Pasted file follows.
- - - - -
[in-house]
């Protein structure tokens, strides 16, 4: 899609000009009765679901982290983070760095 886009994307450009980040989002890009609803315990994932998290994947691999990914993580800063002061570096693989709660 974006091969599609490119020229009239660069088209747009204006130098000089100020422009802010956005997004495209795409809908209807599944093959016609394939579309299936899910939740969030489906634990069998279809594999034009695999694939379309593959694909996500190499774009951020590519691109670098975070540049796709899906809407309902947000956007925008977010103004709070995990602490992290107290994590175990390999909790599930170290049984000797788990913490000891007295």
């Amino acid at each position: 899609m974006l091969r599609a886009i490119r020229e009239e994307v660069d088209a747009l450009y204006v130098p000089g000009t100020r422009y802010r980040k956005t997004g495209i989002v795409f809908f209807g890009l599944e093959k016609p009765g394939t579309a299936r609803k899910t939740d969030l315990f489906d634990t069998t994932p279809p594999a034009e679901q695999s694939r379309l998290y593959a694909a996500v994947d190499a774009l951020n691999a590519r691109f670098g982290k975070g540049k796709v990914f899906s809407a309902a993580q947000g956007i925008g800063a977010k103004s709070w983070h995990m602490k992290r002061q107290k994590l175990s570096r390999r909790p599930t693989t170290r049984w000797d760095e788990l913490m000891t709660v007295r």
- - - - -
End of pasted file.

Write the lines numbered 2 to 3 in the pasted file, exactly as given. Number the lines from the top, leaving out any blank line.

């Protein structure tokens, strides 16, 4: 899609000009009765679901982290983070760095 886009994307450009980040989002890009609803315990994932998290994947691999990914993580800063002061570096693989709660 974006091969599609490119020229009239660069088209747009204006130098000089100020422009802010956005997004495209795409809908209807599944093959016609394939579309299936899910939740969030489906634990069998279809594999034009695999694939379309593959694909996500190499774009951020590519691109670098975070540049796709899906809407309902947000956007925008977010103004709070995990602490992290107290994590175990390999909790599930170290049984000797788990913490000891007295």
């Amino acid at each position: 899609m974006l091969r599609a886009i490119r020229e009239e994307v660069d088209a747009l450009y204006v130098p000089g000009t100020r422009y802010r980040k956005t997004g495209i989002v795409f809908f209807g890009l599944e093959k016609p009765g394939t579309a299936r609803k899910t939740d969030l315990f489906d634990t069998t994932p279809p594999a034009e679901q695999s694939r379309l998290y593959a694909a996500v994947d190499a774009l951020n691999a590519r691109f670098g982290k975070g540049k796709v990914f899906s809407a309902a993580q947000g956007i925008g800063a977010k103004s709070w983070h995990m602490k992290r002061q107290k994590l175990s570096r390999r909790p599930t693989t170290r049984w000797d760095e788990l913490m000891t709660v007295r």